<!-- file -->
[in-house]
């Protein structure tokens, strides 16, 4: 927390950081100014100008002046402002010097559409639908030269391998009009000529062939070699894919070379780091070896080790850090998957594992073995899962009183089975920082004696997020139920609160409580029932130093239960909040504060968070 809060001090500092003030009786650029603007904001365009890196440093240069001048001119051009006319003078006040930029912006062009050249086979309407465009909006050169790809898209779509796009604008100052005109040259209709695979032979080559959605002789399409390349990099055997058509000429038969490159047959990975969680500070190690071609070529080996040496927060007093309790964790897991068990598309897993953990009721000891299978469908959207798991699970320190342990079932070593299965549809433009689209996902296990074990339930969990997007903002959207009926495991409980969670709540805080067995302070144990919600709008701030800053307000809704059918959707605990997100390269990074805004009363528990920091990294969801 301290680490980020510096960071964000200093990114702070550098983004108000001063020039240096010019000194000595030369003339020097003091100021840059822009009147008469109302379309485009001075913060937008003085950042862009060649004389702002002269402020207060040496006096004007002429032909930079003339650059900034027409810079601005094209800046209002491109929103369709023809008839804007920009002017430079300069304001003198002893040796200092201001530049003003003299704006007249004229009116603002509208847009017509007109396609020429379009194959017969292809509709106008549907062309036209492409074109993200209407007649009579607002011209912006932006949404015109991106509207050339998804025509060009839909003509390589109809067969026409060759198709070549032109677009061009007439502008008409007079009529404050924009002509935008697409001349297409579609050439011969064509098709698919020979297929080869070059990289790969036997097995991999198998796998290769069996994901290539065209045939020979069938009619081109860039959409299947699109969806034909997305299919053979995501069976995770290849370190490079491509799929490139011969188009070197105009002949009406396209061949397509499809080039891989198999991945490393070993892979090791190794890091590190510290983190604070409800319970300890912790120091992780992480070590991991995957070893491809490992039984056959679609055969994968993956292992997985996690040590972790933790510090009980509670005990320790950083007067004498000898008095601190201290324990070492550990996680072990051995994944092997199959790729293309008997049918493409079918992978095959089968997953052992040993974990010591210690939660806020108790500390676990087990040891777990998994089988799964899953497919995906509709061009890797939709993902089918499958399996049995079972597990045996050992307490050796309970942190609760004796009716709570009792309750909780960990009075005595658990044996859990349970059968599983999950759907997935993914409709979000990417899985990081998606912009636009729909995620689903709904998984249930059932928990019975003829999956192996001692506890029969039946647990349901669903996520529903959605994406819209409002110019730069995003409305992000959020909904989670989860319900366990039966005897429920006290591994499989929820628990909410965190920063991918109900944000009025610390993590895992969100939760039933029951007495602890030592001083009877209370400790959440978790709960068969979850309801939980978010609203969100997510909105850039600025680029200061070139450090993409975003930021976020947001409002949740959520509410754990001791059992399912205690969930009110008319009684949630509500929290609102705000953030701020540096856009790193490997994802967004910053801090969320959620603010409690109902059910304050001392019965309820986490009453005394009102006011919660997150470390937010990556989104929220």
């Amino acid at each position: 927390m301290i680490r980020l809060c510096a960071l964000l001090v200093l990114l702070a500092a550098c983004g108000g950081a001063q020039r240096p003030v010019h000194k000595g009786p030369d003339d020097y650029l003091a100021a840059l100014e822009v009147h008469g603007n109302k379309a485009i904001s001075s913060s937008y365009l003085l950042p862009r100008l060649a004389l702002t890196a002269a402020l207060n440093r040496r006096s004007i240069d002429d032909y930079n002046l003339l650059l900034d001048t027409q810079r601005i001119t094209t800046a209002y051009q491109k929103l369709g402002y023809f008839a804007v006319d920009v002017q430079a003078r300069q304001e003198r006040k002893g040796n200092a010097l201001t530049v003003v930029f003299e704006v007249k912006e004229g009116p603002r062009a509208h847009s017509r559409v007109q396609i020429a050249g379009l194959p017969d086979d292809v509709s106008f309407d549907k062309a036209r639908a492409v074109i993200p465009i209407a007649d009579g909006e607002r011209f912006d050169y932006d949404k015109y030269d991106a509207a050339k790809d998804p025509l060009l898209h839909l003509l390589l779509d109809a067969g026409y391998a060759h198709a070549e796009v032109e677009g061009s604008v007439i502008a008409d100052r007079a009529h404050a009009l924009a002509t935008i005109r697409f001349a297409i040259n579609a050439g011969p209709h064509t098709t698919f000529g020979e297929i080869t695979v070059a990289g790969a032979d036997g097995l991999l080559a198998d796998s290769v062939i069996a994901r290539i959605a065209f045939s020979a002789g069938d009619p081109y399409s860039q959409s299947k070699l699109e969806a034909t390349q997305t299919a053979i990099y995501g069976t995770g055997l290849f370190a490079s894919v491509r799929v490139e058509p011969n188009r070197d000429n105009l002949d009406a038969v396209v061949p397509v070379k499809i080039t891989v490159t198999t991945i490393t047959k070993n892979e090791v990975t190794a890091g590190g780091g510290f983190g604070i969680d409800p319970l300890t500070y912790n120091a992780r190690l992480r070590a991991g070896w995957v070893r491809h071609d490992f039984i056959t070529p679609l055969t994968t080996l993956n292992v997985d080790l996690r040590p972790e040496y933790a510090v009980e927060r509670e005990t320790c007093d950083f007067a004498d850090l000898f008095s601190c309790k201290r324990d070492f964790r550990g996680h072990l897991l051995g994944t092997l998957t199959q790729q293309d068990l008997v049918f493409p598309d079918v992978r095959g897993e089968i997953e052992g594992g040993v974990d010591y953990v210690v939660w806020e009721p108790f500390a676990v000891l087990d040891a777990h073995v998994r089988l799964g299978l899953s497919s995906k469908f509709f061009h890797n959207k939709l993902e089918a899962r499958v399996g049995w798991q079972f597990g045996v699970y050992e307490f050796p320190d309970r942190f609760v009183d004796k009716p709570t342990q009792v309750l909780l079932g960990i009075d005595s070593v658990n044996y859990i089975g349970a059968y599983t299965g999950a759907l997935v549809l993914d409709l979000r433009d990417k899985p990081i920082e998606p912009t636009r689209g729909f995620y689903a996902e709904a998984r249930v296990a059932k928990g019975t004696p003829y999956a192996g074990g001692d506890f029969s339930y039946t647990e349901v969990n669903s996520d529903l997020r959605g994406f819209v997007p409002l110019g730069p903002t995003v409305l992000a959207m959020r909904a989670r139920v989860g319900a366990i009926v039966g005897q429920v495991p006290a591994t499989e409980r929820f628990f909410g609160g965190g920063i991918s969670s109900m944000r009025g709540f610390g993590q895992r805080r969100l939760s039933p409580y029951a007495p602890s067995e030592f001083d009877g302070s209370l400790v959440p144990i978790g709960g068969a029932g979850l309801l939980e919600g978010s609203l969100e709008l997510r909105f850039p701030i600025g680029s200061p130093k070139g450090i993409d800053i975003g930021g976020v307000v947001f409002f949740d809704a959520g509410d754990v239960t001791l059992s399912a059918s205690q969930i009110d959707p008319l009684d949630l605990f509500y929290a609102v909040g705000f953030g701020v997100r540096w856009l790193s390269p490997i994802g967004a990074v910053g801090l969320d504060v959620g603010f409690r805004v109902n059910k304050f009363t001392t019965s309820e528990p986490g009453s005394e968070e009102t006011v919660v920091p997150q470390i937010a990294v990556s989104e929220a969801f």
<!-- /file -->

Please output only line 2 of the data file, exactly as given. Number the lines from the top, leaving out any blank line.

């Protein structure tokens, strides 16, 4: 927390950081100014100008002046402002010097559409639908030269391998009009000529062939070699894919070379780091070896080790850090998957594992073995899962009183089975920082004696997020139920609160409580029932130093239960909040504060968070 809060001090500092003030009786650029603007904001365009890196440093240069001048001119051009006319003078006040930029912006062009050249086979309407465009909006050169790809898209779509796009604008100052005109040259209709695979032979080559959605002789399409390349990099055997058509000429038969490159047959990975969680500070190690071609070529080996040496927060007093309790964790897991068990598309897993953990009721000891299978469908959207798991699970320190342990079932070593299965549809433009689209996902296990074990339930969990997007903002959207009926495991409980969670709540805080067995302070144990919600709008701030800053307000809704059918959707605990997100390269990074805004009363528990920091990294969801 301290680490980020510096960071964000200093990114702070550098983004108000001063020039240096010019000194000595030369003339020097003091100021840059822009009147008469109302379309485009001075913060937008003085950042862009060649004389702002002269402020207060040496006096004007002429032909930079003339650059900034027409810079601005094209800046209002491109929103369709023809008839804007920009002017430079300069304001003198002893040796200092201001530049003003003299704006007249004229009116603002509208847009017509007109396609020429379009194959017969292809509709106008549907062309036209492409074109993200209407007649009579607002011209912006932006949404015109991106509207050339998804025509060009839909003509390589109809067969026409060759198709070549032109677009061009007439502008008409007079009529404050924009002509935008697409001349297409579609050439011969064509098709698919020979297929080869070059990289790969036997097995991999198998796998290769069996994901290539065209045939020979069938009619081109860039959409299947699109969806034909997305299919053979995501069976995770290849370190490079491509799929490139011969188009070197105009002949009406396209061949397509499809080039891989198999991945490393070993892979090791190794890091590190510290983190604070409800319970300890912790120091992780992480070590991991995957070893491809490992039984056959679609055969994968993956292992997985996690040590972790933790510090009980509670005990320790950083007067004498000898008095601190201290324990070492550990996680072990051995994944092997199959790729293309008997049918493409079918992978095959089968997953052992040993974990010591210690939660806020108790500390676990087990040891777990998994089988799964899953497919995906509709061009890797939709993902089918499958399996049995079972597990045996050992307490050796309970942190609760004796009716709570009792309750909780960990009075005595658990044996859990349970059968599983999950759907997935993914409709979000990417899985990081998606912009636009729909995620689903709904998984249930059932928990019975003829999956192996001692506890029969039946647990349901669903996520529903959605994406819209409002110019730069995003409305992000959020909904989670989860319900366990039966005897429920006290591994499989929820628990909410965190920063991918109900944000009025610390993590895992969100939760039933029951007495602890030592001083009877209370400790959440978790709960068969979850309801939980978010609203969100997510909105850039600025680029200061070139450090993409975003930021976020947001409002949740959520509410754990001791059992399912205690969930009110008319009684949630509500929290609102705000953030701020540096856009790193490997994802967004910053801090969320959620603010409690109902059910304050001392019965309820986490009453005394009102006011919660997150470390937010990556989104929220």